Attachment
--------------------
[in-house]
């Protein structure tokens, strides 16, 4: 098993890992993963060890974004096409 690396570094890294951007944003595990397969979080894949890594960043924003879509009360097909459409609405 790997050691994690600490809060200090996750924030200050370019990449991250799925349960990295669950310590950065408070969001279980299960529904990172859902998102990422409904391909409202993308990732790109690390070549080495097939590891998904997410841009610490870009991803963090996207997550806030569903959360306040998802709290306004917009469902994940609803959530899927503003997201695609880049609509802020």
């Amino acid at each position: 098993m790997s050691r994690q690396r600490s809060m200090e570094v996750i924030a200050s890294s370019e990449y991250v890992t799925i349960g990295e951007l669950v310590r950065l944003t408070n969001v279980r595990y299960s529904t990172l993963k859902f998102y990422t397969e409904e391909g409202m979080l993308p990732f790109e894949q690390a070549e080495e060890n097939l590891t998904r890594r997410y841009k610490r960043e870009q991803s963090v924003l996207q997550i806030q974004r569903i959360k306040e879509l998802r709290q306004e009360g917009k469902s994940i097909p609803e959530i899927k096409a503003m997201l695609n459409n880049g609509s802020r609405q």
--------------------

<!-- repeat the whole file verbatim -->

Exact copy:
[in-house]
């Protein structure tokens, strides 16, 4: 098993890992993963060890974004096409 690396570094890294951007944003595990397969979080894949890594960043924003879509009360097909459409609405 790997050691994690600490809060200090996750924030200050370019990449991250799925349960990295669950310590950065408070969001279980299960529904990172859902998102990422409904391909409202993308990732790109690390070549080495097939590891998904997410841009610490870009991803963090996207997550806030569903959360306040998802709290306004917009469902994940609803959530899927503003997201695609880049609509802020």
């Amino acid at each position: 098993m790997s050691r994690q690396r600490s809060m200090e570094v996750i924030a200050s890294s370019e990449y991250v890992t799925i349960g990295e951007l669950v310590r950065l944003t408070n969001v279980r595990y299960s529904t990172l993963k859902f998102y990422t397969e409904e391909g409202m979080l993308p990732f790109e894949q690390a070549e080495e060890n097939l590891t998904r890594r997410y841009k610490r960043e870009q991803s963090v924003l996207q997550i806030q974004r569903i959360k306040e879509l998802r709290q306004e009360g917009k469902s994940i097909p609803e959530i899927k096409a503003m997201l695609n459409n880049g609509s802020r609405q």